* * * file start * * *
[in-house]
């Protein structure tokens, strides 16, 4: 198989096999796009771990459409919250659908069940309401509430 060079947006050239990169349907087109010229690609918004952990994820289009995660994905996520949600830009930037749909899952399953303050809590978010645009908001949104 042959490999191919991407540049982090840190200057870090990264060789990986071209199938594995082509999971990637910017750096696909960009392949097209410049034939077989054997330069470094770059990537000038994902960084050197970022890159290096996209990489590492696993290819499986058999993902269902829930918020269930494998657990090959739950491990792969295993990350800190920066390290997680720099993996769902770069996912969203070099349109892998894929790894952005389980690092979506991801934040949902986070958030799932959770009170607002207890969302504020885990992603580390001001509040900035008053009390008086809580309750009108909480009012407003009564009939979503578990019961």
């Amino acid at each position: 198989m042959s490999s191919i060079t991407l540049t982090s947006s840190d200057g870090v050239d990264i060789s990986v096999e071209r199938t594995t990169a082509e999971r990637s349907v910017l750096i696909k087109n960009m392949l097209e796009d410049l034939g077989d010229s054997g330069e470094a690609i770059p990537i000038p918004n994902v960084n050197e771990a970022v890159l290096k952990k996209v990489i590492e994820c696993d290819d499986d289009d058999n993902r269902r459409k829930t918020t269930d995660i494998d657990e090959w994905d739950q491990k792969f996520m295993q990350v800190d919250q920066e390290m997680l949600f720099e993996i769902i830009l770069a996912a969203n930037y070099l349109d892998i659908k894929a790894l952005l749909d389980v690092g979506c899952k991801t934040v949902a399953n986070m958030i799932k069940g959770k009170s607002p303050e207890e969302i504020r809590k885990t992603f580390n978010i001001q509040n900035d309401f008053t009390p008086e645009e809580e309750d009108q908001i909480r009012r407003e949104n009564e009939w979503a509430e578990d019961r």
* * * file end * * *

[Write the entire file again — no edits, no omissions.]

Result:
[in-house]
């Protein structure tokens, strides 16, 4: 198989096999796009771990459409919250659908069940309401509430 060079947006050239990169349907087109010229690609918004952990994820289009995660994905996520949600830009930037749909899952399953303050809590978010645009908001949104 042959490999191919991407540049982090840190200057870090990264060789990986071209199938594995082509999971990637910017750096696909960009392949097209410049034939077989054997330069470094770059990537000038994902960084050197970022890159290096996209990489590492696993290819499986058999993902269902829930918020269930494998657990090959739950491990792969295993990350800190920066390290997680720099993996769902770069996912969203070099349109892998894929790894952005389980690092979506991801934040949902986070958030799932959770009170607002207890969302504020885990992603580390001001509040900035008053009390008086809580309750009108909480009012407003009564009939979503578990019961």
């Amino acid at each position: 198989m042959s490999s191919i060079t991407l540049t982090s947006s840190d200057g870090v050239d990264i060789s990986v096999e071209r199938t594995t990169a082509e999971r990637s349907v910017l750096i696909k087109n960009m392949l097209e796009d410049l034939g077989d010229s054997g330069e470094a690609i770059p990537i000038p918004n994902v960084n050197e771990a970022v890159l290096k952990k996209v990489i590492e994820c696993d290819d499986d289009d058999n993902r269902r459409k829930t918020t269930d995660i494998d657990e090959w994905d739950q491990k792969f996520m295993q990350v800190d919250q920066e390290m997680l949600f720099e993996i769902i830009l770069a996912a969203n930037y070099l349109d892998i659908k894929a790894l952005l749909d389980v690092g979506c899952k991801t934040v949902a399953n986070m958030i799932k069940g959770k009170s607002p303050e207890e969302i504020r809590k885990t992603f580390n978010i001001q509040n900035d309401f008053t009390p008086e645009e809580e309750d009108q908001i909480r009012r407003e949104n009564e009939w979503a509430e578990d019961r």